WASHINGTON (AP) - The Pentagon says it has shot down a mock warhead over the Pacific in a success for America's missile defense program.
The military says an interceptor rocket launched from Vandenberg Air Force Base in California slammed into the warhead as it traveled outside the Earth's atmosphere after being launched from a test range on Kwajalein Atoll in the Pacific.
The test was the first of its kind in nearly three years. And it was the first test ever targeting an intercontinental-range missile like North Korea is developing.
The most recent intercept test, in June 2014, was successful, but the longer track record is spotty. Since the system was declared ready for potential combat use in 2004, only four of nine intercept attempts have been successful.
North Korea says its nuclear and missile programs are a defense against perceived U.S. military threats.
Laura Grego, senior scientist at the Union of Concerned Scientists, which has criticized the missile defense program, calls the interceptor an "advanced prototype," meaning it is not fully matured technologically even if it has been deployed and theoretically available for combat since 2004.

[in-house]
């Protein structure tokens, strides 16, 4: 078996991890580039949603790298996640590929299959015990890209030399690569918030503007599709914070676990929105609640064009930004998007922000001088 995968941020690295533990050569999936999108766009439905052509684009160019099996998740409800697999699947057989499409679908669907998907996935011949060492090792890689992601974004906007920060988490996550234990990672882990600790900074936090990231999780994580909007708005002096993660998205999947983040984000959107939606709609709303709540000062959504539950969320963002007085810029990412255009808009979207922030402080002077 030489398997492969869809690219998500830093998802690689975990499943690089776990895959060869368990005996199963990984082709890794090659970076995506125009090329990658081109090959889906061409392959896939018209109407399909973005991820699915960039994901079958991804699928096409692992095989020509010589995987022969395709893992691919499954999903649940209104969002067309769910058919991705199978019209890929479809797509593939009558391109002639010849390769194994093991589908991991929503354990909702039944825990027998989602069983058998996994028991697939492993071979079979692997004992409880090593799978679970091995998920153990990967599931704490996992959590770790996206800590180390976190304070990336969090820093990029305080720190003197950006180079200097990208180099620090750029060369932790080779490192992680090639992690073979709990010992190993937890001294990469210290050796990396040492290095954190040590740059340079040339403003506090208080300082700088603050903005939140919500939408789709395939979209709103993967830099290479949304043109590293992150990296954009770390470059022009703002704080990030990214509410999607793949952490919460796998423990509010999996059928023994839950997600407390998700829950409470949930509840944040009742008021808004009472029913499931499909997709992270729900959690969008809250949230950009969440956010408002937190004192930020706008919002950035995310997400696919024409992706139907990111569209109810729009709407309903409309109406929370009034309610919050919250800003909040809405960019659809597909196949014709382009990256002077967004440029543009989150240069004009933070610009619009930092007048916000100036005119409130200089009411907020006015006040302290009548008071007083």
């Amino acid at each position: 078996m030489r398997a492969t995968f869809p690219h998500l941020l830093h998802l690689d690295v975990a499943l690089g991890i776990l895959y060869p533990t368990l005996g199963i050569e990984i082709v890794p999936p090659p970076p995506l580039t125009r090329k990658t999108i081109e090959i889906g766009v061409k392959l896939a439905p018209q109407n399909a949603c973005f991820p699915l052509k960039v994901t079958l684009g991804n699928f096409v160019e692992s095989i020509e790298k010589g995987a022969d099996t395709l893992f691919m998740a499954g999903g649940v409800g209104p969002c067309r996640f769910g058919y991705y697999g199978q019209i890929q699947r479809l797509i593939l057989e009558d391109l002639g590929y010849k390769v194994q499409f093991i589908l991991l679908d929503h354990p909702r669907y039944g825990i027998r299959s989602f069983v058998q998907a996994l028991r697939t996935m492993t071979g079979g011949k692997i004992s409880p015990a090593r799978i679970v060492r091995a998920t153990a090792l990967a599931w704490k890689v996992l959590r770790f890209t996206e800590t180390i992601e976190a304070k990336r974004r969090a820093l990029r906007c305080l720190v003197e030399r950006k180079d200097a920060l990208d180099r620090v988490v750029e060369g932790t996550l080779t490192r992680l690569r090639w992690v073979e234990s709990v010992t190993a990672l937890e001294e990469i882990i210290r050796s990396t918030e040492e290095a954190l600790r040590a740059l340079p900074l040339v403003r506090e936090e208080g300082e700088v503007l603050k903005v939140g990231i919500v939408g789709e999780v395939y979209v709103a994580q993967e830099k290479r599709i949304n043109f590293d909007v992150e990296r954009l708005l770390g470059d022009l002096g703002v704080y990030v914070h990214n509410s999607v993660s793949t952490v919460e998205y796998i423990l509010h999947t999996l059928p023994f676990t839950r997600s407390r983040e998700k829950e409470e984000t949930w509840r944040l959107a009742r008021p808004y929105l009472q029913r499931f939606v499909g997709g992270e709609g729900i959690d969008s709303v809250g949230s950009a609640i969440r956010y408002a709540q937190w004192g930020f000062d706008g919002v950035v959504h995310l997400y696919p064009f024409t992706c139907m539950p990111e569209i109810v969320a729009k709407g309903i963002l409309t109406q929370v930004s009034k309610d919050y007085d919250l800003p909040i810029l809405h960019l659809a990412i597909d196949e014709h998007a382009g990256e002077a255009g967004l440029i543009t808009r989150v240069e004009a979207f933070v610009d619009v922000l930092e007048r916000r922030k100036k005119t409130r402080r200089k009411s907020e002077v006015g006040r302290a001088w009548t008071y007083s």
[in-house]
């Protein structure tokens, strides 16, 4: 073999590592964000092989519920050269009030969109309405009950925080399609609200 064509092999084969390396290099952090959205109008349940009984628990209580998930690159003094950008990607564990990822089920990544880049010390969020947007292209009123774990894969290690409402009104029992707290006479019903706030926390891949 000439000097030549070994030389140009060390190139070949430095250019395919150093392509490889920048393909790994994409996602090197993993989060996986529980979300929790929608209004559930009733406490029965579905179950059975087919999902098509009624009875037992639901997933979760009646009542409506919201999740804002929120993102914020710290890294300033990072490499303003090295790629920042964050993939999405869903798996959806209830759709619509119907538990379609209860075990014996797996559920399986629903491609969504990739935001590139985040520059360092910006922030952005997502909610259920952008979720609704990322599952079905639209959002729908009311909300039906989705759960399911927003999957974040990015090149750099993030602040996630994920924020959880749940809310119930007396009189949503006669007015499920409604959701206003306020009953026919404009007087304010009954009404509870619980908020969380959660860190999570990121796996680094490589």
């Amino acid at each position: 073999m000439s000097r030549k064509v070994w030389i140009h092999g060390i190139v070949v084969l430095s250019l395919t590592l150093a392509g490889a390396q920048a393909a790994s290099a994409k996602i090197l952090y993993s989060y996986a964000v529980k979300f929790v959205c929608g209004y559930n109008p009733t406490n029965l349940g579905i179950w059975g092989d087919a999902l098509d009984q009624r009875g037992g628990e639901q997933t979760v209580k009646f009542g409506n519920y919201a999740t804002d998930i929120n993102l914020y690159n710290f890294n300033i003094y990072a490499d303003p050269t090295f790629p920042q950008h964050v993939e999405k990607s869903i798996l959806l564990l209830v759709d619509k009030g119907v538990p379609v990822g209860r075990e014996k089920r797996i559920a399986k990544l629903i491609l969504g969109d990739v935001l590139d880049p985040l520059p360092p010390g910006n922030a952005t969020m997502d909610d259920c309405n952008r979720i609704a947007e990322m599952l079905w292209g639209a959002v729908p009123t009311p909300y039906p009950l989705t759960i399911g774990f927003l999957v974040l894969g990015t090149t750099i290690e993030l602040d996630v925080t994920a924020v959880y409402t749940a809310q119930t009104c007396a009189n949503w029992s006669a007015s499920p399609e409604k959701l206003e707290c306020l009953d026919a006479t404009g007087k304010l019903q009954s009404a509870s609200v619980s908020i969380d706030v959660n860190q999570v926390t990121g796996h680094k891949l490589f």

The interceptors are, in essence, the last line of U.S. defense against an attack by an intercontinental-range missile.
The Pentagon has other elements of missile defense that have shown to be more reliable, although they are designed to work against medium-range or shorter-range ballistic missiles. These include the Patriot missile, which numerous countries have purchased from the U.S., and the Terminal High-Altitude Area Defense, or THAAD, which the U.S. deployed this year to South Korea to defend against medium-range missiles from North Korea.